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Fine Print: The following comments are owned by whoever posted them. We are not respon sible for them in any way. Seriously.
piffbreak (August 18, 2014)

Yeah I loved Mediocrity. I don't understand how Bad Religion hasn't cashed in on their bsides, some of them are almost better than songs on the album. It will always shock me that Shattered Faith never made it onto Process.

levidolphin (August 17, 2014)

Mediocrity (is a good bside)

faithisforfools (August 15, 2014)


elliot (August 15, 2014)

Somewhere in their Top 5 for sure. I think it's quite clear that this record is one of their most developed, fully-formed, confidently put together efforts they ever put out. The songs are really well-written, and the production just cuts right through, the way it always should have. Just imagine No Control or Against the Grain, but with THIS production. Good lord.

Jonny0110 (August 15, 2014)

This and Generator are my favourites. The Handshake, Better of Dead and Infected. One heck of a 1-2-3 punch,

NattyBoh (August 15, 2014)

No Control, Suffer, Against the Grain... then Generator... then everything else. That being said, this is a pretty good album.

joeg (August 15, 2014)

Not even close to a 5 star album. This is one of my least favorite albums of theirs and it has nothing to do with the fact that it was put out on a major. I listen to Recipe For Hate and Grey Race fairly regularly.

BarleyPat (August 15, 2014)

No Control
The Process of Belief
Against the Grain
Stranger Than Fiction

VERY close race between the last 3 though....

hpxjosh (August 15, 2014)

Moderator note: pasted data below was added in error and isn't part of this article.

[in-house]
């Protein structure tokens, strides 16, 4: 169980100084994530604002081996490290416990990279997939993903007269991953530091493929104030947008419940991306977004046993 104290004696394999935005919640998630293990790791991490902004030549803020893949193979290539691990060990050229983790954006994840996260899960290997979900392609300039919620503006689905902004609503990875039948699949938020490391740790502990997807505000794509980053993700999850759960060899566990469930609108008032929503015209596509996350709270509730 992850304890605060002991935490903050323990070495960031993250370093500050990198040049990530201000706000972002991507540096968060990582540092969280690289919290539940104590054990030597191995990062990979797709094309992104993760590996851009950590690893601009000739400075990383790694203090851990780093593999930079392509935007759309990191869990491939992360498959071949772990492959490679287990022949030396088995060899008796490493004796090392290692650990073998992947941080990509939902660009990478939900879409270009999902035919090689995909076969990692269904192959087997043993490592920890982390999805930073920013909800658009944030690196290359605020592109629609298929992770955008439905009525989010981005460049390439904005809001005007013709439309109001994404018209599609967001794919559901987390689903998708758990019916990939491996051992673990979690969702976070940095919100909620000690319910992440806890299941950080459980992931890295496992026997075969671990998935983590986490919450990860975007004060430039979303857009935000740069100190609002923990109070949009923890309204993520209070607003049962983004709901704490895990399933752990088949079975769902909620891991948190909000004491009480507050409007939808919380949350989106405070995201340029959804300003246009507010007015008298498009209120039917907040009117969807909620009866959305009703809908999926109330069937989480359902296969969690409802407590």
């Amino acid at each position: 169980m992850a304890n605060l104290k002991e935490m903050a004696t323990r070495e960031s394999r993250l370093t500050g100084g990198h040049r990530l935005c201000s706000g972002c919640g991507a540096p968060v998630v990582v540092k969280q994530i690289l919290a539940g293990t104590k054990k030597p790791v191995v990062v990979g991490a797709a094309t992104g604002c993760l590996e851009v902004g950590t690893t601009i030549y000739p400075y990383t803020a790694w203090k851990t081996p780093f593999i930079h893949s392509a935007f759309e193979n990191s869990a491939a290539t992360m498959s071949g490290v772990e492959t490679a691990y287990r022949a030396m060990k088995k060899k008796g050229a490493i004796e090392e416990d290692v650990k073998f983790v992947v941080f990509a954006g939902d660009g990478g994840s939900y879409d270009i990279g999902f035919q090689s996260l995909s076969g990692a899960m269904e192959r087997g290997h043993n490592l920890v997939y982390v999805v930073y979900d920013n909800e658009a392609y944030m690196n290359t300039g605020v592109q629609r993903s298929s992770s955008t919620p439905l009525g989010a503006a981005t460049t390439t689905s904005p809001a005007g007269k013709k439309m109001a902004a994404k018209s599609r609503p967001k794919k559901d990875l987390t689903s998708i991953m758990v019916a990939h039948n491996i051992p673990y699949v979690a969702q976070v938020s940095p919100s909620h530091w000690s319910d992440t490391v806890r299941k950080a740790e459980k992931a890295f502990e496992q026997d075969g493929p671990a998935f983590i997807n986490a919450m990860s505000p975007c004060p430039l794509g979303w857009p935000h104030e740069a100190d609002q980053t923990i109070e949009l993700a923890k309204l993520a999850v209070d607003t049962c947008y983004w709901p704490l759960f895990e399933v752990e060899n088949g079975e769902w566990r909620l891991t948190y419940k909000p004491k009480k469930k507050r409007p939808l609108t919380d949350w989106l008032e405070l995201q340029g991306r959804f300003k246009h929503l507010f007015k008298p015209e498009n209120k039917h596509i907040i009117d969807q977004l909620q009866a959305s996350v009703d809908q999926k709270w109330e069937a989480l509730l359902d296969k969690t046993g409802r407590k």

I guess I also signed up to post this:

If you haven't listened to Stranger Than Fiction in a while, and you find yourself loving it even more than you thought you would, I suggest trying it out with The Grey Race as well. I had basically give up on that album for a long time, but went back to it about a year ago, and now I listen to it once a week at minimum. There's a few songs that are maybe a little weak (Spirit Shine, The Streets of America), the rest of the album is a beast. Them and Us, A Walk, Ten in 2010, Cease, Come Join Us, Punk Rock Song are all amazing. And honestly, I think Nobody Listens is one of the punkest songs BR ever wrote.

Do yourself a favour, go back and give it a real good listen.

hpxjosh (August 15, 2014)

Of course, 21st Century Digital Boy is from Against The Grain, though it got arguably more popular after STF came out.

Yep, that's right. I signed up for an account just to post this.

mclz (August 15, 2014)

Last GREAT album of theirs until Process of Belief. The albums without Brett have good tracks, but they aren't killer like this.

nedsammy (August 15, 2014)

You saying Chemical Warfare has no melody, punk?

badseed (August 15, 2014)

For me it's behind Suffer, No Control, Process of Belief and probably about level with Against The Grain and Generator. Holds up pretty well but I reckon 5 stars is very generous.

filbunke (August 15, 2014)

uscbdaddy: and you just forgot about "Suffer" and "No Control"??

krid (August 14, 2014)

Top 10 punk albums of all time for me!

uscbdaddy (August 14, 2014)

In my top 3 BR albums along with Against the Grain and Process of Belief

magnetbox (August 14, 2014)

I like this album, but it's nowhere near the top for me as far as BR albums go.

I do think the "oozin' ahs" never sounded better than they do on the title track.

MN_DrNick (August 14, 2014)

This is actually my favorite album of theirs.

kickaha (August 14, 2014)

Suffer, No Control, & Stranger Than Fiction are the 3 BR albums I find myself listening to the most. When this was released in '94, 15 year old me wanted to label this the "Sellout" BR album, but it was just too good. Made me think how ridiculous it was to judge a band by it's record label. Oh the punk rock politics of my youth.

paulrulzdood (August 14, 2014)

not their best album, but in their top 5 for sure. pretty damn essential punk rock right here, and has aged very well.